It seems a little crazy to think about it now — or maybe it doesn’t — but there was a time when hard rock/heavy metal music was considered legitimately “evil” by a handful of annoying, obnoxious parents’ groups and the simple-minded people who followed those groups and their holier-than-thou crusades. Throughout a good portion of the 1980s, these vapid windbags would dominate the TV news and blame musicians like Ozzy Osbourne of enticing America’s children into Satan’s embrace. Or some such nonsense.
That brief history lesson was presented because it provides some context as to why this goofy new Kiwi import called Deathgasm is so much fun. It takes the “demonic incantations hidden within hard rock lyrics” premise that you’ll no doubt remember from classics like Trick or Treat (1986), infuses it with a raucous sense of humor that your mother would probably not approve of, and tosses in a lot of amusing little touches that evoke everything from The Gate (1987) to The Monster Squad (also 1987) to, of course, splatter classics like The Evil Dead (1981) and Dead Alive (1992, aka Braindead).
Not surprisingly, there’s a good deal of affection for Peter Jackson to be found as Deathgasm goes from potty-mouthed buddy comedy to irreverent horror satire to full-bore non-stop over-the-top carnage-fest. The plot is about two hard-rockin’ wannabes who stumble across an evil spell that turns people into ravenous demons whenever it’s spoken (or, more specifically, sung) out loud. Brodie (Milo Cawthorne) is an affable but aimless teenager who finds a new pal/role model in Zakk (James Blake), and together the silly duo, with the help of two dorky back-up players, set out to build a heavy metal band.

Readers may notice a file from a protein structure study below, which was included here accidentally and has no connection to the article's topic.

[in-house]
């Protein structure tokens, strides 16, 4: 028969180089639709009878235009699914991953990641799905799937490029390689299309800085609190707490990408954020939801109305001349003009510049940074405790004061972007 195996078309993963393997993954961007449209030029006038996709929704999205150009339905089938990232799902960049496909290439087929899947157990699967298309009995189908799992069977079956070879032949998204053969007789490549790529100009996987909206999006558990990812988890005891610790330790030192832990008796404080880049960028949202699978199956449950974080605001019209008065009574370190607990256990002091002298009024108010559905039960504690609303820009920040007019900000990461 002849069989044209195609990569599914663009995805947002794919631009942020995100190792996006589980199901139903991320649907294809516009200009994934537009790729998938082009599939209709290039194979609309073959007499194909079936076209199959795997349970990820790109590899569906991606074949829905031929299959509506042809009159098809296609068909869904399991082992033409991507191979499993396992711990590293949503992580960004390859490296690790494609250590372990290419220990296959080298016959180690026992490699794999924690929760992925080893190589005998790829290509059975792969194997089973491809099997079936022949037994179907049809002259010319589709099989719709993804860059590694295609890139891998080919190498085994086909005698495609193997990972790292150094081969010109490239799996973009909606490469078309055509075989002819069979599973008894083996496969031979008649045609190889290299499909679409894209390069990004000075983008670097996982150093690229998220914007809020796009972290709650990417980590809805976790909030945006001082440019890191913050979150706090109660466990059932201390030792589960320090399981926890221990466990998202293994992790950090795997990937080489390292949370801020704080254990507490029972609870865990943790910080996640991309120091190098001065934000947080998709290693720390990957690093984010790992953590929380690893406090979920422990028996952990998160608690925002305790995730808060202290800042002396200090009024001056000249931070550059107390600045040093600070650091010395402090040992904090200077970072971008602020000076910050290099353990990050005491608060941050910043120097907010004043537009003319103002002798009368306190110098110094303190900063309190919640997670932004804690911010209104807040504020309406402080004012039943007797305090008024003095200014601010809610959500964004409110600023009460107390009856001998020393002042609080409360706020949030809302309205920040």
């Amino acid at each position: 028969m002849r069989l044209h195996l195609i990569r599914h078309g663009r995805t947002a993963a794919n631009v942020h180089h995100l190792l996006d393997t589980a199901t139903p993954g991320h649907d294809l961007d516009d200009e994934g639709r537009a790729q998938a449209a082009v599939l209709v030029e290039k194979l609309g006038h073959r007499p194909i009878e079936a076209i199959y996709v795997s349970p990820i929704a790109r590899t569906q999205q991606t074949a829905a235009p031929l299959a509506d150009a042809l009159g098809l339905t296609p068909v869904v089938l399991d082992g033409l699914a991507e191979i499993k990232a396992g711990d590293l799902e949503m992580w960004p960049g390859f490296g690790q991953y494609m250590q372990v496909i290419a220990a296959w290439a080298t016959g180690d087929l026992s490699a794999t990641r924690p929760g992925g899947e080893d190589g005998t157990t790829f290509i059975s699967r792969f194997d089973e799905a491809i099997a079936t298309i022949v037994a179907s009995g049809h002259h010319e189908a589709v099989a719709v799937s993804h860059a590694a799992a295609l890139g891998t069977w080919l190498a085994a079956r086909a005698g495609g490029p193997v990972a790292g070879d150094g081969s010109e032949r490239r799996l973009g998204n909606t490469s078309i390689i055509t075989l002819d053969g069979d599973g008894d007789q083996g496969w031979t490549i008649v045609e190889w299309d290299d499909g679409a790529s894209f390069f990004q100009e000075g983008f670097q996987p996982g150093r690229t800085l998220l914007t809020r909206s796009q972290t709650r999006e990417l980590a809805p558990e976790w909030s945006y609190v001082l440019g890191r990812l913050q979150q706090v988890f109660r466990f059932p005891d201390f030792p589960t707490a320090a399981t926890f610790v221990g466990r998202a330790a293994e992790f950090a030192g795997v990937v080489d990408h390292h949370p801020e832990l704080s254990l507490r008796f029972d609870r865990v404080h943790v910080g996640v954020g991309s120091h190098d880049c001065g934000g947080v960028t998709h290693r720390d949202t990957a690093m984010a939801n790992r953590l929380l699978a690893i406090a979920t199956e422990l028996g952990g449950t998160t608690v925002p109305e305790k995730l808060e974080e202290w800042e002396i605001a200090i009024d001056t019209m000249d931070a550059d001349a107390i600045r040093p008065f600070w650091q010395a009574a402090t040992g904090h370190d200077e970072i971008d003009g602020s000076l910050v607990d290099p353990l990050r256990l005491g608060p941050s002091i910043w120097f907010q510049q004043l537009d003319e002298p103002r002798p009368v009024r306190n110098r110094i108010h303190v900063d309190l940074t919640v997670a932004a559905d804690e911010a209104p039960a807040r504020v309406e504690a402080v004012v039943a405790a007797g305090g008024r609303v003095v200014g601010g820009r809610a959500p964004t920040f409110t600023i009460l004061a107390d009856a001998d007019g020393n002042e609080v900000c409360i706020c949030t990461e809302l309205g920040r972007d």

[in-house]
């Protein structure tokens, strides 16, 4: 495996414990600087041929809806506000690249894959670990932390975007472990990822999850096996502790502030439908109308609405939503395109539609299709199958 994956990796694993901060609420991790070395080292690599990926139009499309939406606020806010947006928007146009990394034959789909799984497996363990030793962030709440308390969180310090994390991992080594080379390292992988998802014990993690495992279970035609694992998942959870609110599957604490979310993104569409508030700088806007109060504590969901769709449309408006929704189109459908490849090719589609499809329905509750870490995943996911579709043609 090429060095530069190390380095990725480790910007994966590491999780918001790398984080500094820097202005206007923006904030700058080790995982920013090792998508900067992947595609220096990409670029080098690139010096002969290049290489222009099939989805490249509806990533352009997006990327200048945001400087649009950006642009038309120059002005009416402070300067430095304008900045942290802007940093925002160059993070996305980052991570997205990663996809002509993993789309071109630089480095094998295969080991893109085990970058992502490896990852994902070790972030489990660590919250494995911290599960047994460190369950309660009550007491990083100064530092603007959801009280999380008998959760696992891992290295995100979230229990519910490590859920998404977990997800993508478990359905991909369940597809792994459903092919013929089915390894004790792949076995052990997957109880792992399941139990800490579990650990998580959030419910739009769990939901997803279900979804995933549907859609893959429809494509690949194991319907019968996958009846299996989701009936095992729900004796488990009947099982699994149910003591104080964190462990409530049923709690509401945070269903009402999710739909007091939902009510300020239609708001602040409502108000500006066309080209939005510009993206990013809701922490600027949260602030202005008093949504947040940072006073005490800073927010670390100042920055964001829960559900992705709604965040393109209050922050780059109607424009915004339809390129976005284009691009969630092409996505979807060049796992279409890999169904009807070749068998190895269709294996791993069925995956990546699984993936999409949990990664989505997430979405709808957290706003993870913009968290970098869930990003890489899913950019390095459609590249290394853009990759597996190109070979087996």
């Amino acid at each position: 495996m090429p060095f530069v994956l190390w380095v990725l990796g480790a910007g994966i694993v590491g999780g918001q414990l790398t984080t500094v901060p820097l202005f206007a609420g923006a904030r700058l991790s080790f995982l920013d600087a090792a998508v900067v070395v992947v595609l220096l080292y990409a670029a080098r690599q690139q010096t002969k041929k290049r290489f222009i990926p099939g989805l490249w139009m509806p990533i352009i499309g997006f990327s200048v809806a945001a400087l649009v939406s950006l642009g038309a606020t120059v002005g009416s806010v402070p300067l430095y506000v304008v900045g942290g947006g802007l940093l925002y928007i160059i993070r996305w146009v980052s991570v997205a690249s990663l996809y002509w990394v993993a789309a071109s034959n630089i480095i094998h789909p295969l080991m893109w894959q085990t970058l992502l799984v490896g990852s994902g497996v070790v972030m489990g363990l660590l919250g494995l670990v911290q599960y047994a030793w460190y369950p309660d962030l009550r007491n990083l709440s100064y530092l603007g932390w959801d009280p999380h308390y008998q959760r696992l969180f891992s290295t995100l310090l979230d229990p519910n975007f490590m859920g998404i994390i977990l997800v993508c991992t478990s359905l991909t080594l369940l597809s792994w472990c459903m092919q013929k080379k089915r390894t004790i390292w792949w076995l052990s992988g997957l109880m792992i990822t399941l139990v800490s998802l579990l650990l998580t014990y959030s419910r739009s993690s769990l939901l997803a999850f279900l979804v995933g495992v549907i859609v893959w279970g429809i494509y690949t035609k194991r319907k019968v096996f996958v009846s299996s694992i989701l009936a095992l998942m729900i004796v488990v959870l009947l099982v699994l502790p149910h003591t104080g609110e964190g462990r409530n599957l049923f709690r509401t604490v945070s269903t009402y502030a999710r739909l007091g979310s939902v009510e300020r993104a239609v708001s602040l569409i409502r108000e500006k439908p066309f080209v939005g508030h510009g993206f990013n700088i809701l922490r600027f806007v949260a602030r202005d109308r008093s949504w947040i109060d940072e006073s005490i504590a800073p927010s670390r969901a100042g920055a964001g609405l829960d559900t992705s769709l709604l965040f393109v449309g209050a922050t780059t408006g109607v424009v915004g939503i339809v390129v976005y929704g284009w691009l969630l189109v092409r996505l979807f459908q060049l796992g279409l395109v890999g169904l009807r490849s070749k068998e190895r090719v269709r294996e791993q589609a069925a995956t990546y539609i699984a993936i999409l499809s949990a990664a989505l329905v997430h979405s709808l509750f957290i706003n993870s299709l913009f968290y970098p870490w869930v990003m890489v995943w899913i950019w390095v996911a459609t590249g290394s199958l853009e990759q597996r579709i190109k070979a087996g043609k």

Suffice to say that things don’t go as planned, and it doesn’t take long before Brodie, Zakk, those two (surprisingly amusing) back-up idiots, and a beautiful young lady who’s a lot tougher than she looks are under siege from a legion of flesh-eating demons. “Teens vs. Demons” is pretty basic stuff, premise-wise, but kudos to writer/director Jason Lei Howden for bringing a welcome sense of energy, profanity, vulgarity, and frequently unpredictable lunacy to the proceedings.
One of the best measures of a comedic horror movie is how well the “non-horror” stuff works, and thanks to a very strong cast, Deathgasm actually makes for a pretty decent comedy before it turns into a wildly over-the-top gore geyser. Cawthorne and Blake strike an amiable chemistry, the supporting cast is consistently entertaining, and despite the virtually non-stop barrage of raunchy language, unapologetic potty humor, and cartoonishly violent carnage, Deathgasm also displays several moments of legitimate cleverness and (believe it or not) even a little bro-centric sweetness.
But mostly it’s about heavy metal, demonic possession, and hardcore bloody mayhem. (And bodily functions of every conceivable scale, scope, and impact.)
4 out of 5 hard-rockin’ but unquestionably evil burritos
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